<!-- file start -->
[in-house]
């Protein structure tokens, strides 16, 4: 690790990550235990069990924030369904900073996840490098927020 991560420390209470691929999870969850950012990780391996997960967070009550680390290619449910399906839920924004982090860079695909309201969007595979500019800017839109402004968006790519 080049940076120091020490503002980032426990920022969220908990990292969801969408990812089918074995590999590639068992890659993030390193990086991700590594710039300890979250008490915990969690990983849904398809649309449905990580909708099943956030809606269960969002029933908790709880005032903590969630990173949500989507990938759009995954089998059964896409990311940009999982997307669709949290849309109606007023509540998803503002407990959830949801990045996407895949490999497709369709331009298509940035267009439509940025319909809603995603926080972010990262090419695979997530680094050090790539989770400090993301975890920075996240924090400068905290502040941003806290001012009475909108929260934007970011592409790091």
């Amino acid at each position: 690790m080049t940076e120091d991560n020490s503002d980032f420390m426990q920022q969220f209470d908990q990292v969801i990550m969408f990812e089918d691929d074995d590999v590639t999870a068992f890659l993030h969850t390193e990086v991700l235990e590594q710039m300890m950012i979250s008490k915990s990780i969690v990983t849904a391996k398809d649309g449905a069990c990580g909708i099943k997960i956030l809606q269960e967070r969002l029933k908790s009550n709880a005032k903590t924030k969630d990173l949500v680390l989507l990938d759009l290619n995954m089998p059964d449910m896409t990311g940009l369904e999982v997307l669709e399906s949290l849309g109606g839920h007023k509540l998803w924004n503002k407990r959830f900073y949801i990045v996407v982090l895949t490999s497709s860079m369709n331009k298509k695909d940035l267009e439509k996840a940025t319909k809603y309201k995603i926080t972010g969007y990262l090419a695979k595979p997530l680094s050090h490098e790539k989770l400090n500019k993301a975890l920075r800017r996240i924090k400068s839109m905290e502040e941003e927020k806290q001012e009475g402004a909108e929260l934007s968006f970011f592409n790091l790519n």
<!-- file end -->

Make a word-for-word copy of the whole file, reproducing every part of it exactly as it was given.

[in-house]
């Protein structure tokens, strides 16, 4: 690790990550235990069990924030369904900073996840490098927020 991560420390209470691929999870969850950012990780391996997960967070009550680390290619449910399906839920924004982090860079695909309201969007595979500019800017839109402004968006790519 080049940076120091020490503002980032426990920022969220908990990292969801969408990812089918074995590999590639068992890659993030390193990086991700590594710039300890979250008490915990969690990983849904398809649309449905990580909708099943956030809606269960969002029933908790709880005032903590969630990173949500989507990938759009995954089998059964896409990311940009999982997307669709949290849309109606007023509540998803503002407990959830949801990045996407895949490999497709369709331009298509940035267009439509940025319909809603995603926080972010990262090419695979997530680094050090790539989770400090993301975890920075996240924090400068905290502040941003806290001012009475909108929260934007970011592409790091």
């Amino acid at each position: 690790m080049t940076e120091d991560n020490s503002d980032f420390m426990q920022q969220f209470d908990q990292v969801i990550m969408f990812e089918d691929d074995d590999v590639t999870a068992f890659l993030h969850t390193e990086v991700l235990e590594q710039m300890m950012i979250s008490k915990s990780i969690v990983t849904a391996k398809d649309g449905a069990c990580g909708i099943k997960i956030l809606q269960e967070r969002l029933k908790s009550n709880a005032k903590t924030k969630d990173l949500v680390l989507l990938d759009l290619n995954m089998p059964d449910m896409t990311g940009l369904e999982v997307l669709e399906s949290l849309g109606g839920h007023k509540l998803w924004n503002k407990r959830f900073y949801i990045v996407v982090l895949t490999s497709s860079m369709n331009k298509k695909d940035l267009e439509k996840a940025t319909k809603y309201k995603i926080t972010g969007y990262l090419a695979k595979p997530l680094s050090h490098e790539k989770l400090n500019k993301a975890l920075r800017r996240i924090k400068s839109m905290e502040e941003e927020k806290q001012e009475g402004a909108e929260l934007s968006f970011f592409n790091l790519n």